Cervical Scoliosis Neck Pain

Cervical scoliosis does tend to cause more pain in patients than other forms of scoliosis. This may be due to a variety of factors, such as an imbalance of weight, cervical nerve roots becoming compressed between vertebrae, and an increased risk of further neck injury.  

Treatments for cervical scoliosis

Fortunately, there are a variety of different treatments for cervical scoliosis that can help to relieve the pain. The best treatment method depends on the prognosis, the patient’s age, and the type and severity of the curvature. Treatment methods include:
  • Bracing – This is typically used for early onset cervical scoliosis, as it may halt the progression of the curvature until the patient is old enough to undergo surgery.
  • Physical Therapy – This method entails creating an exercise routine to help improve and stretch the muscles in the neck area. This is usually used in milder cases of cervical scoliosis, but can be effective in more severe cases too.
  • Pain Management – Non-surgical forms of pain management include nerve blocks, epidural steroid injections, and radiofrequency nerve ablation.
 

How we can help

We at the Scoliosis SOS Clinic are specialists in the field of spinal curvature issues. We work to help patients suffering from scoliosis and similar spinal conditions to resolve and improve their condition through non-surgical methods. The path to improving your condition starts with an initial consultation, where you will be evaluated by a specialist consultant who will be able to confirm the degree of your scoliosis and your prognosis. After this, we will recommend the best treatment programme for your condition – this will provide you with your own customised exercise routine to promote the correction of an asymmetric posture, decrease pain, and maintain improvements going forward.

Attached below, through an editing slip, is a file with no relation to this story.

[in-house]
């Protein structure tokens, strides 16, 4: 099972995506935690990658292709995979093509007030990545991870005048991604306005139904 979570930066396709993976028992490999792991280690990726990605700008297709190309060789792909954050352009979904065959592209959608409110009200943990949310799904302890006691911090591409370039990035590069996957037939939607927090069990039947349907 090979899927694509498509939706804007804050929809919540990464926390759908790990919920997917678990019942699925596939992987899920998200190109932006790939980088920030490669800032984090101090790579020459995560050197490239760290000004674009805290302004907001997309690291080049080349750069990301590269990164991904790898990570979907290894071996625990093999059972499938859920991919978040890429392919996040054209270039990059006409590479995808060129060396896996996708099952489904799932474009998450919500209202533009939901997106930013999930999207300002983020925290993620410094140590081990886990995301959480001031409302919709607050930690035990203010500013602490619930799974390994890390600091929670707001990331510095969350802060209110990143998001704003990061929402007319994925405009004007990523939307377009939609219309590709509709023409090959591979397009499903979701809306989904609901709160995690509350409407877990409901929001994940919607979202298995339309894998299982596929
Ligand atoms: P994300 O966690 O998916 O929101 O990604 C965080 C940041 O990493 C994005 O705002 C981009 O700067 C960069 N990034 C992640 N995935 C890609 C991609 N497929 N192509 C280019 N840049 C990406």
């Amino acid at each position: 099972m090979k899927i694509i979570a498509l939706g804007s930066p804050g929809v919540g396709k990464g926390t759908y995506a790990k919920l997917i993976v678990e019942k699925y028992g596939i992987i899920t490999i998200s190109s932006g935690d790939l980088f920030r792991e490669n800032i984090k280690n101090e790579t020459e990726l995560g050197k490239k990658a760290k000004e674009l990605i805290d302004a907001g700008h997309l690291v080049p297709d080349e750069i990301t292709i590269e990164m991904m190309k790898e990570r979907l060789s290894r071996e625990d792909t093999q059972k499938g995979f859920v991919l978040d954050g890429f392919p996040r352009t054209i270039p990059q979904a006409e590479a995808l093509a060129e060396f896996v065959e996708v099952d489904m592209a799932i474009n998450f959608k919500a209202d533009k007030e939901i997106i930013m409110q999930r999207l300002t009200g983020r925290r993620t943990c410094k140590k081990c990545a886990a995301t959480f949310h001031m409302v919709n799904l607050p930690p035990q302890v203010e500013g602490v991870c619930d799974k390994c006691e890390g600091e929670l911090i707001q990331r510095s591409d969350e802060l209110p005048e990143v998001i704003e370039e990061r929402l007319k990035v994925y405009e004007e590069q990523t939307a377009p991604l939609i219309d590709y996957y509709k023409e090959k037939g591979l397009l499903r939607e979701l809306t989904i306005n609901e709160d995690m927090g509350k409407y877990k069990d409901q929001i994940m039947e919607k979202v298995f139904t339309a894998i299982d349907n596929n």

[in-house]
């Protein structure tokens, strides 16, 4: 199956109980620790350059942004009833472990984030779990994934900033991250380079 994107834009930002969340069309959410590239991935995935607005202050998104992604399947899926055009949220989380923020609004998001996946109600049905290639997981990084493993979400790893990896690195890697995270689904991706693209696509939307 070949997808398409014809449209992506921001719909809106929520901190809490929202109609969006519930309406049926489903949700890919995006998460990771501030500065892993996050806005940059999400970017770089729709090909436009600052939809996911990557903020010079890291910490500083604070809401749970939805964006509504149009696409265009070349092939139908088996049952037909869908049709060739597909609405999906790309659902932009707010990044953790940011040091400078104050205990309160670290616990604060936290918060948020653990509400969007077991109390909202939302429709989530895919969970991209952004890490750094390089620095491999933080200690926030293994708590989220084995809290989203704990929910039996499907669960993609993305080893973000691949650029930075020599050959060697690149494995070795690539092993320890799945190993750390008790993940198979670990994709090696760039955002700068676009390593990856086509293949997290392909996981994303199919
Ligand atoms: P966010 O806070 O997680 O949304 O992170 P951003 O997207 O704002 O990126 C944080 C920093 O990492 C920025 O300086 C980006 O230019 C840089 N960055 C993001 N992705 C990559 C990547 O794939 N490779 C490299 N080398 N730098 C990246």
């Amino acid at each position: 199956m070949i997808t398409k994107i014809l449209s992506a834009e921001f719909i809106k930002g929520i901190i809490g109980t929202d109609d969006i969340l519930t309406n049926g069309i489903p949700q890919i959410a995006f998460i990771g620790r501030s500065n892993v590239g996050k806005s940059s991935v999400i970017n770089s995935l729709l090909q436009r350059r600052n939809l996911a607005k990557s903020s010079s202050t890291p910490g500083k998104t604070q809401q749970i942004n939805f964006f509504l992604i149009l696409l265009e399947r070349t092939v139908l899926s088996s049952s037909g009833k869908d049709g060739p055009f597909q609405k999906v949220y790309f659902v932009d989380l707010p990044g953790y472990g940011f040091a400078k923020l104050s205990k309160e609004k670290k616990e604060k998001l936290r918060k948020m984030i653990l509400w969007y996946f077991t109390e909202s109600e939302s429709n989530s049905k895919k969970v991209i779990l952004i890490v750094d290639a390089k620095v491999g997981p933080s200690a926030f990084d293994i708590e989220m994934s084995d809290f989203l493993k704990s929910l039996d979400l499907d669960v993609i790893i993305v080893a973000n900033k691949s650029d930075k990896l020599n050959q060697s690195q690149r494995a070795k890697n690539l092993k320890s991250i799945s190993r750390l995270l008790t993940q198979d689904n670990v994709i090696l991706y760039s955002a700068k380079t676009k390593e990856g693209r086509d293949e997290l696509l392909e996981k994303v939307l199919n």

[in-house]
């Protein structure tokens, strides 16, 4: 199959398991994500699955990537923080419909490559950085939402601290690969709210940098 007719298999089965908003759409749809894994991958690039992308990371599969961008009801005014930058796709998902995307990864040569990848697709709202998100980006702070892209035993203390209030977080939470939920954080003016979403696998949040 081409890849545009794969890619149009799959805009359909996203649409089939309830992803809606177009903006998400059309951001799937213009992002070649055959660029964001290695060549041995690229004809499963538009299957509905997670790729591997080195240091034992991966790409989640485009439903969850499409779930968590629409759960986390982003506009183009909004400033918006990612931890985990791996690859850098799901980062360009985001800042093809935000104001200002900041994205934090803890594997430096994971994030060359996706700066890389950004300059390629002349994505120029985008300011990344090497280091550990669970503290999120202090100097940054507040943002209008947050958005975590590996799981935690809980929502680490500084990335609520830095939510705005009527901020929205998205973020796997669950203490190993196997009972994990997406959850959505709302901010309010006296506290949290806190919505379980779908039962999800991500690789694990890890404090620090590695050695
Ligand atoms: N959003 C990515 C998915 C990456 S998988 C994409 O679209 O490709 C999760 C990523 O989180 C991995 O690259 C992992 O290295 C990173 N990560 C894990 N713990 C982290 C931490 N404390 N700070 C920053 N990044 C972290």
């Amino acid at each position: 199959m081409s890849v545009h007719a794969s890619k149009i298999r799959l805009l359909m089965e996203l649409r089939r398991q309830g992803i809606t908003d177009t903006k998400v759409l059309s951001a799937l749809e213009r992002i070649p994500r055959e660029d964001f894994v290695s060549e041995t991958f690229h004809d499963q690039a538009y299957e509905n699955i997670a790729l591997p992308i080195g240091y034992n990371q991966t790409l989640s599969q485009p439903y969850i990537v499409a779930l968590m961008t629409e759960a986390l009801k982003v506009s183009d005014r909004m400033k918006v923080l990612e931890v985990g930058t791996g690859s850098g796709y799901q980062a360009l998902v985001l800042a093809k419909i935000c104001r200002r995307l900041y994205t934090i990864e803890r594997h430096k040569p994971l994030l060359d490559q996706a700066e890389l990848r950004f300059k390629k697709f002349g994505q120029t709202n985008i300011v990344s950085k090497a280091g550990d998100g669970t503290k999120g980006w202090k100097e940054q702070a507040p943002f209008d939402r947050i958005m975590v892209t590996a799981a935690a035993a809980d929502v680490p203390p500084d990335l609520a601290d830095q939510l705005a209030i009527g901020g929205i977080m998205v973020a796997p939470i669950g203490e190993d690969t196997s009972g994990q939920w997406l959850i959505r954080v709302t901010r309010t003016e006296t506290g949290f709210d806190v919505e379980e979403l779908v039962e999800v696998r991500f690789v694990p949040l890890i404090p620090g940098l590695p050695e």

Find Out More >   Book Your Initial Consultation >

How is Scoliosis Measured?
With scoliosis affecting over 4% of the world’s population, it is easy to understand why many people would like to know the ins and outs of the process by which scoliosis is measured. Scoliosis is a medical condition that is characterised by a curvature of the spine and causes symptoms such as back pain, visible prominence and compromised breathing. To be diagnosed with scoliosis, the angle of your curvature must generally be at least 10 degrees. When measuring scoliosis, the curve is considered ‘significant’ if it is greater than 25-30 degrees and ‘severe’ if exceeding 45-50 degrees. 

Measuring and diagnosing scoliosis

In an initial consultation to measure and diagnose the severity of your scoliosis, the consultant will usually begin by looking for specific symptoms such as:
  • Uneven shoulders, hips, waist, legs or rib cage
  • One shoulder blade being more prominent than the other
  • Leaning to one side
After this stage, your consultant will also obtain your medical history in order to understand any symptoms you are currently experiencing which could influence your condition. They will also need details of any treatment you have previously received for your back to complete a full understanding of your spinal condition.